The disparity between the “haves” and the “have-nots” (and they’ll never become the haves at this rate) is astonishing.
I looked through the Sunday Parade issue about what people earn. The people at the lower end aren’t the working poor or the damaged veterans or the homeless people who have lost their homes to the big bankers (often because of big pharma and medical bankruptcies).
The people at the lower end in the article are those who often chose a less greedy path to success, like schoolteachers. I read an article somewhere recently that wealth deadens the empathy and honesty parts of the brain. In a 2010 experiment by Paul Piff, he found that participants who saw themselves as lower-class, as well as participants who were chosen to act as if they were lower class, thought that a greater share of a person’s salary should be used to support charity. So that brings me to Page 14 of this paper on March 6, when there was an article about 50,000 homeless people in New York City every night, and on Page 15, there was the good news from Wall Street that the Dow hit a record mark.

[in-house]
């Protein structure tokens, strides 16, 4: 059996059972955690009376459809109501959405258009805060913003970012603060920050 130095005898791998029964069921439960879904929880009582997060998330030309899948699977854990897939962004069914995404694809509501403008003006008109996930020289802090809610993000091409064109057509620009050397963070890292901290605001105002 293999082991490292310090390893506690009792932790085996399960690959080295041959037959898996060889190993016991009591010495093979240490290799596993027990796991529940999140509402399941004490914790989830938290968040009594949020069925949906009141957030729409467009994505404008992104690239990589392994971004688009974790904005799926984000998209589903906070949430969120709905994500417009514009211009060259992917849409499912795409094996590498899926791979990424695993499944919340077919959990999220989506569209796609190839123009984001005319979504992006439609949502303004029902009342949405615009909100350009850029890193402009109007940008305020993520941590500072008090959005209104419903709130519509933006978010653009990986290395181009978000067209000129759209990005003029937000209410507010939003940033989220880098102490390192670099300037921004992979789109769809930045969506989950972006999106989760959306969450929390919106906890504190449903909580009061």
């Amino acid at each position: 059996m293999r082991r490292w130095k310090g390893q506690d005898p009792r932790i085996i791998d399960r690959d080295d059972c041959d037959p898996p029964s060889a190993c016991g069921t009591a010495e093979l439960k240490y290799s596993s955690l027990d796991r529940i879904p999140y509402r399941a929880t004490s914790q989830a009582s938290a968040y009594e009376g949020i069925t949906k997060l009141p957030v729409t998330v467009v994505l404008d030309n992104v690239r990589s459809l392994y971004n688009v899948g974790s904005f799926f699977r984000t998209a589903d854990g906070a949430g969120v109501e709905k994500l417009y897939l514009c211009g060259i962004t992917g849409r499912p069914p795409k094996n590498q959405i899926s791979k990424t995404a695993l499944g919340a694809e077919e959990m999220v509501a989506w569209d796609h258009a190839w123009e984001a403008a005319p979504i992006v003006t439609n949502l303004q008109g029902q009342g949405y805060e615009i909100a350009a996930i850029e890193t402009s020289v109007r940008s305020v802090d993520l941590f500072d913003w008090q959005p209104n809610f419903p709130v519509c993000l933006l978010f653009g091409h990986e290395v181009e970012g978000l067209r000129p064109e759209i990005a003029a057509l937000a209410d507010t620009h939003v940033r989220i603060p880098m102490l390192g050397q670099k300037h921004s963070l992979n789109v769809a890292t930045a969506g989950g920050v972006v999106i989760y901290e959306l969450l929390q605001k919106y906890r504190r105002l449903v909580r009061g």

Very nice for the stock market, but does anyone else see the terrible disparity between the rich and the poor (or terribly affluent and financially challenged)?
So, let’s pretend that some of the giants of industry could actually throw a crumb or two across Wall Street without any major impact to their grandiose lifestyle.
Maybe they could pay an unfair success tax into a fund for the less fortunate. It would make a great difference in many lives.
Wow, that would be an America that I could love again.